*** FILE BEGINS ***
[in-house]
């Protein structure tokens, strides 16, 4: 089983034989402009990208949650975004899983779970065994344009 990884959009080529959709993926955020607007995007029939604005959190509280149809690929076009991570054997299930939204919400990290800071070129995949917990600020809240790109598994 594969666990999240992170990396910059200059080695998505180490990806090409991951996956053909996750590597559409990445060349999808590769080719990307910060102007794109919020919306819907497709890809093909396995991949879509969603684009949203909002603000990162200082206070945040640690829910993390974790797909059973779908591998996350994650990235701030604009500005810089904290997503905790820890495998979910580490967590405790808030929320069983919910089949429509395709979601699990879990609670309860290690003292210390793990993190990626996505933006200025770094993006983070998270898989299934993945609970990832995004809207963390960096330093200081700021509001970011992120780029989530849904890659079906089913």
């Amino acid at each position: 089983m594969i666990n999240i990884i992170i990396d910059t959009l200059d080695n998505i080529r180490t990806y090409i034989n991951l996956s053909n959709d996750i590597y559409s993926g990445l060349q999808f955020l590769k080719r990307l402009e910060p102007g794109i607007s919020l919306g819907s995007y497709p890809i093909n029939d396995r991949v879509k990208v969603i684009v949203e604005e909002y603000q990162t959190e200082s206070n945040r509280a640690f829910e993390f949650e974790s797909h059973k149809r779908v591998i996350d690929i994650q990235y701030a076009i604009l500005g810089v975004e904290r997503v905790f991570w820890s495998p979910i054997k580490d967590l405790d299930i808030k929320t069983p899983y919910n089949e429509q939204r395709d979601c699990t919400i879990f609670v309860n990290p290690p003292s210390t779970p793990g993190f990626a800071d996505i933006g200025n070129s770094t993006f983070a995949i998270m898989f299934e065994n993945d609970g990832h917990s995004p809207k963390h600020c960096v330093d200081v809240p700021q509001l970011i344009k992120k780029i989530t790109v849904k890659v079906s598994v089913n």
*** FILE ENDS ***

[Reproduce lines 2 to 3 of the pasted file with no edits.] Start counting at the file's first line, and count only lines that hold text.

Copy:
């Protein structure tokens, strides 16, 4: 089983034989402009990208949650975004899983779970065994344009 990884959009080529959709993926955020607007995007029939604005959190509280149809690929076009991570054997299930939204919400990290800071070129995949917990600020809240790109598994 594969666990999240992170990396910059200059080695998505180490990806090409991951996956053909996750590597559409990445060349999808590769080719990307910060102007794109919020919306819907497709890809093909396995991949879509969603684009949203909002603000990162200082206070945040640690829910993390974790797909059973779908591998996350994650990235701030604009500005810089904290997503905790820890495998979910580490967590405790808030929320069983919910089949429509395709979601699990879990609670309860290690003292210390793990993190990626996505933006200025770094993006983070998270898989299934993945609970990832995004809207963390960096330093200081700021509001970011992120780029989530849904890659079906089913």
């Amino acid at each position: 089983m594969i666990n999240i990884i992170i990396d910059t959009l200059d080695n998505i080529r180490t990806y090409i034989n991951l996956s053909n959709d996750i590597y559409s993926g990445l060349q999808f955020l590769k080719r990307l402009e910060p102007g794109i607007s919020l919306g819907s995007y497709p890809i093909n029939d396995r991949v879509k990208v969603i684009v949203e604005e909002y603000q990162t959190e200082s206070n945040r509280a640690f829910e993390f949650e974790s797909h059973k149809r779908v591998i996350d690929i994650q990235y701030a076009i604009l500005g810089v975004e904290r997503v905790f991570w820890s495998p979910i054997k580490d967590l405790d299930i808030k929320t069983p899983y919910n089949e429509q939204r395709d979601c699990t919400i879990f609670v309860n990290p290690p003292s210390t779970p793990g993190f990626a800071d996505i933006g200025n070129s770094t993006f983070a995949i998270m898989f299934e065994n993945d609970g990832h917990s995004p809207k963390h600020c960096v330093d200081v809240p700021q509001l970011i344009k992120k780029i989530t790109v849904k890659v079906s598994v089913n």